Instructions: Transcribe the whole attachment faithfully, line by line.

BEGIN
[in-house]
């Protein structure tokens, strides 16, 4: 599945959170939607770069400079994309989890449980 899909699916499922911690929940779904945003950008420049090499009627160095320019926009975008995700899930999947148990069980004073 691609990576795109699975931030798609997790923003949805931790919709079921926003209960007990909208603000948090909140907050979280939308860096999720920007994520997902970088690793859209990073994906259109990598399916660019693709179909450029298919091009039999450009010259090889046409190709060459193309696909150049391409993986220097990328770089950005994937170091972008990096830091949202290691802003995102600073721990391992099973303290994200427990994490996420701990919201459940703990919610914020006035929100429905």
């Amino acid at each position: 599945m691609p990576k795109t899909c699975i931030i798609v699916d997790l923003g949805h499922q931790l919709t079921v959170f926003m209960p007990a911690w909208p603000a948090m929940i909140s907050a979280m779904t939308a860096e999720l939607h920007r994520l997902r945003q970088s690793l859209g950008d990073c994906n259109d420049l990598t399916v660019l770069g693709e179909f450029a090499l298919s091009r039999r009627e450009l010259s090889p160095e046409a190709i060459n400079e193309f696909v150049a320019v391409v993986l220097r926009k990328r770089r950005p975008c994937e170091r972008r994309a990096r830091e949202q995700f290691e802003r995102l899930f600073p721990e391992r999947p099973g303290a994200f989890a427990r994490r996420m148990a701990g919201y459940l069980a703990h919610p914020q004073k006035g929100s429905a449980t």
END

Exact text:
[in-house]
């Protein structure tokens, strides 16, 4: 599945959170939607770069400079994309989890449980 899909699916499922911690929940779904945003950008420049090499009627160095320019926009975008995700899930999947148990069980004073 691609990576795109699975931030798609997790923003949805931790919709079921926003209960007990909208603000948090909140907050979280939308860096999720920007994520997902970088690793859209990073994906259109990598399916660019693709179909450029298919091009039999450009010259090889046409190709060459193309696909150049391409993986220097990328770089950005994937170091972008990096830091949202290691802003995102600073721990391992099973303290994200427990994490996420701990919201459940703990919610914020006035929100429905």
């Amino acid at each position: 599945m691609p990576k795109t899909c699975i931030i798609v699916d997790l923003g949805h499922q931790l919709t079921v959170f926003m209960p007990a911690w909208p603000a948090m929940i909140s907050a979280m779904t939308a860096e999720l939607h920007r994520l997902r945003q970088s690793l859209g950008d990073c994906n259109d420049l990598t399916v660019l770069g693709e179909f450029a090499l298919s091009r039999r009627e450009l010259s090889p160095e046409a190709i060459n400079e193309f696909v150049a320019v391409v993986l220097r926009k990328r770089r950005p975008c994937e170091r972008r994309a990096r830091e949202q995700f290691e802003r995102l899930f600073p721990e391992r999947p099973g303290a994200f989890a427990r994490r996420m148990a701990g919201y459940l069980a703990h919610p914020q004073k006035g929100s429905a449980t």